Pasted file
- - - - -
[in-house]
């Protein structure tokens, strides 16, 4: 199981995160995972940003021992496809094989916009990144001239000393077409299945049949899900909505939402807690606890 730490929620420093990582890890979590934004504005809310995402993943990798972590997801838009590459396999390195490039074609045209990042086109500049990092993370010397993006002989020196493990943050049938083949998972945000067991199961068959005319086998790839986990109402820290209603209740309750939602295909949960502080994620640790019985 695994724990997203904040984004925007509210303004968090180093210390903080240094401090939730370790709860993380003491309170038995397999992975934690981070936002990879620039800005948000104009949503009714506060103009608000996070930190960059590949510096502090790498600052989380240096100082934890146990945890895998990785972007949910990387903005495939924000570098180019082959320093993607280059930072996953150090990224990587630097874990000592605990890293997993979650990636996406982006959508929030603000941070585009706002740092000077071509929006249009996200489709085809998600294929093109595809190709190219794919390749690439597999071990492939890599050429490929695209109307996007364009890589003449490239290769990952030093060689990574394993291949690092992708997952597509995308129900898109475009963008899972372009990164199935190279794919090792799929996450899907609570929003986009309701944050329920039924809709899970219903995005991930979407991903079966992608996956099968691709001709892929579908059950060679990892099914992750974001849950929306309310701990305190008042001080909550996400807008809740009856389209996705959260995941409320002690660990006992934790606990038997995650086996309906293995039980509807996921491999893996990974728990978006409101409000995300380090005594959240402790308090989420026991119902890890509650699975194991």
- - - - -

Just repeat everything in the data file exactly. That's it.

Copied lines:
[in-house]
């Protein structure tokens, strides 16, 4: 199981995160995972940003021992496809094989916009990144001239000393077409299945049949899900909505939402807690606890 730490929620420093990582890890979590934004504005809310995402993943990798972590997801838009590459396999390195490039074609045209990042086109500049990092993370010397993006002989020196493990943050049938083949998972945000067991199961068959005319086998790839986990109402820290209603209740309750939602295909949960502080994620640790019985 695994724990997203904040984004925007509210303004968090180093210390903080240094401090939730370790709860993380003491309170038995397999992975934690981070936002990879620039800005948000104009949503009714506060103009608000996070930190960059590949510096502090790498600052989380240096100082934890146990945890895998990785972007949910990387903005495939924000570098180019082959320093993607280059930072996953150090990224990587630097874990000592605990890293997993979650990636996406982006959508929030603000941070585009706002740092000077071509929006249009996200489709085809998600294929093109595809190709190219794919390749690439597999071990492939890599050429490929695209109307996007364009890589003449490239290769990952030093060689990574394993291949690092992708997952597509995308129900898109475009963008899972372009990164199935190279794919090792799929996450899907609570929003986009309701944050329920039924809709899970219903995005991930979407991903079966992608996956099968691709001709892929579908059950060679990892099914992750974001849950929306309310701990305190008042001080909550996400807008809740009856389209996705959260995941409320002690660990006992934790606990038997995650086996309906293995039980509807996921491999893996990974728990978006409101409000995300380090005594959240402790308090989420026991119902890890509650699975194991």